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  • Question 1/9

    Why does the doctor dangle a toy in front of your baby?

  • Answer 1/9

    Why does the doctor dangle a toy in front of your baby?

    • You answered:
    • Correct Answer:

    The eye chart your doc uses on you won’t work for babies since they can’t read. But your pediatrician can check your child’s sight in other ways. By using a toy or a light to get their attention, your doctor can test how well their eyes follow an object. This also shows the doctor how far away your baby can see. There’s no need for more tests unless your doctor suspects a problem.

  • Question 1/9

    A pediatrician asks about the milk your toddler drinks because they want to know if:

  • Answer 1/9

    A pediatrician asks about the milk your toddler drinks because they want to know if:

    • You answered:
    • Correct Answer:

    Babies under 12 months should drink only breast milk or formula. At 1 year, they can switch to milk -- and whole is best for most kids. Your little one is doing a lot of growing between age 1 and 2. They need the fat in whole milk to build a healthy brain and nervous system. After age 2, they can switch to low-fat.

  • Question 1/9

    Your pediatrician wants to know when your home was built.

  • Answer 1/9

    Your pediatrician wants to know when your home was built.

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    • Correct Answer:

    What the doctor is looking for: exposure to lead. It’s poisonous, but before 1978, it was a common paint ingredient. If your house was built before then, there’s a higher chance your little explorer could get it in their mouth or breathe in lead dust. The doctor can do a blood test to check for lead levels.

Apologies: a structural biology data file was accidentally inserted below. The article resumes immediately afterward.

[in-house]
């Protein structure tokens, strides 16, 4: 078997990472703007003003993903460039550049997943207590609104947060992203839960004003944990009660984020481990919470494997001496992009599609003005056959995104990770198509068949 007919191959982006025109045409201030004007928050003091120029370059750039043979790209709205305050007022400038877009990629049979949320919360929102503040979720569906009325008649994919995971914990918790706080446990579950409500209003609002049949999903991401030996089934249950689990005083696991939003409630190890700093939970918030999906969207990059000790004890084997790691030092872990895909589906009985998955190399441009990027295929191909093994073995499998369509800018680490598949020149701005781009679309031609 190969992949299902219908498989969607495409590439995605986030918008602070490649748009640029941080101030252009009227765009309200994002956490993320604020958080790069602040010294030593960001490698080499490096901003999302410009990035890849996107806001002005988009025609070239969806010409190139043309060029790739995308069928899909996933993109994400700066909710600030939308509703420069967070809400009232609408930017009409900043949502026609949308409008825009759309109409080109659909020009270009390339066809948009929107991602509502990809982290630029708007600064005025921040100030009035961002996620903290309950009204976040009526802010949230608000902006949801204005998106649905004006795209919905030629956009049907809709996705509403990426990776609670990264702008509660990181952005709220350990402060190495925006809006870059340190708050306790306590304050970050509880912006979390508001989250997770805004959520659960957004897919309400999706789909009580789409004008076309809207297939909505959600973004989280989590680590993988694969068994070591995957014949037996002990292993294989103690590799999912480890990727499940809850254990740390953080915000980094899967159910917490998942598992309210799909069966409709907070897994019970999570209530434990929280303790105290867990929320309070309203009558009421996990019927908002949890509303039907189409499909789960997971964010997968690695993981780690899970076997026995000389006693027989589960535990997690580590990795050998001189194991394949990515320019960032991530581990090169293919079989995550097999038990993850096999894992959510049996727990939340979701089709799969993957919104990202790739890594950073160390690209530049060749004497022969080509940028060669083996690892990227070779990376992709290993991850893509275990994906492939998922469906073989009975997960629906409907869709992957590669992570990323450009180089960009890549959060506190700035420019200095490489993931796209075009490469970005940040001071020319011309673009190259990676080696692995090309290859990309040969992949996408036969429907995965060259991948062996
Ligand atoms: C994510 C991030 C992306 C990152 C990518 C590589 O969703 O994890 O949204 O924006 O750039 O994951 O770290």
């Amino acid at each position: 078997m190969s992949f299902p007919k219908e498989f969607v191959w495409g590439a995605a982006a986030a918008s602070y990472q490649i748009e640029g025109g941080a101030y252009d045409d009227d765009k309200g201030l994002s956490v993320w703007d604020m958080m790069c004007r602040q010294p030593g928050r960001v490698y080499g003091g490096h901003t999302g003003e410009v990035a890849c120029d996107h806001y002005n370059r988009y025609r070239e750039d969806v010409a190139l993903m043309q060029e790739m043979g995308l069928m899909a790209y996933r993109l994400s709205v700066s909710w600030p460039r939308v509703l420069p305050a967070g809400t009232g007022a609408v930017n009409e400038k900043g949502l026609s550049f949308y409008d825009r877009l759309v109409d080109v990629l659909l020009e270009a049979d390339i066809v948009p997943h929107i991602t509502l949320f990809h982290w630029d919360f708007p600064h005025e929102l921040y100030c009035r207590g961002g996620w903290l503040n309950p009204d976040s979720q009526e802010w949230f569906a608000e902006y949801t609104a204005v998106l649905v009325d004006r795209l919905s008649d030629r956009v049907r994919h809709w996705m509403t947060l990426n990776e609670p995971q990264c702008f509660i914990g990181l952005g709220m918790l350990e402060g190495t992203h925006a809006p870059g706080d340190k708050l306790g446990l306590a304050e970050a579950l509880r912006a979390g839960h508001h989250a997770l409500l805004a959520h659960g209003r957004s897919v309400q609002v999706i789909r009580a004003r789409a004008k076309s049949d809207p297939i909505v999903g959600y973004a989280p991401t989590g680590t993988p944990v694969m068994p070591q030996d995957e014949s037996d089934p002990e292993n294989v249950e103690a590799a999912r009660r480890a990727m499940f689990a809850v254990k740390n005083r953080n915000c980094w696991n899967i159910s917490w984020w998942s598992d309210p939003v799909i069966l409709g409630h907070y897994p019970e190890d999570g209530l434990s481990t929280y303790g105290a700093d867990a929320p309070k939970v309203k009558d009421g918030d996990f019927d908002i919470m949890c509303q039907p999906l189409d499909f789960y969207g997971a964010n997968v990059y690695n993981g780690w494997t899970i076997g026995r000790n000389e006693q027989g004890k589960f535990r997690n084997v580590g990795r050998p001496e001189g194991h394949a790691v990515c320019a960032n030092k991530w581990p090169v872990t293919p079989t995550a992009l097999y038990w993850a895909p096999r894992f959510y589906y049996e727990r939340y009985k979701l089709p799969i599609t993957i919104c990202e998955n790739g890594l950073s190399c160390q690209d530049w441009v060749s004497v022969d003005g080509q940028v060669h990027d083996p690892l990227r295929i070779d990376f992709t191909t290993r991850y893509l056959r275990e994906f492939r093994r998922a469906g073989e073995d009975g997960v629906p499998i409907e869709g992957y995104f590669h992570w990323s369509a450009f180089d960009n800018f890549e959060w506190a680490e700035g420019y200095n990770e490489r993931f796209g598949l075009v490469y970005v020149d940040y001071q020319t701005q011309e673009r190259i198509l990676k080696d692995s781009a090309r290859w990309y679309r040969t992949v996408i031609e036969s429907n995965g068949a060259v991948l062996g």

• Question 1/9

    Why do doctors measure your child’s height and weight at every visit?

  • Answer 1/9

    Why do doctors measure your child’s height and weight at every visit?

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    • Correct Answer:

    Every kid is different, but there are “norms” that help the doctor see how your child is growing and developing. They take your child’s stats and puts them in a growth chart to keep track of patterns. If they seem way off from the average, or if their patterns change suddenly, it can alert your doctor to a problem.

  • Question 1/9

    The doctor wants to know if your child points at things or smiles when you do. Why?

  • Answer 1/9

    The doctor wants to know if your child points at things or smiles when you do. Why?

    • You answered:
    • Correct Answer:

    Problems with these behaviors could be early signs of autism. The American Academy of Pediatrics says every child should have a screening test for the condition starting at the 18-month checkup. The office will give you a questionnaire to fill out, and also watch how your toddler interacts with others.

  • Question 1/9

    When does your doctor start tracking your child’s body mass index (BMI)?

  • Answer 1/9

    When does your doctor start tracking your child’s body mass index (BMI)?

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    • Correct Answer: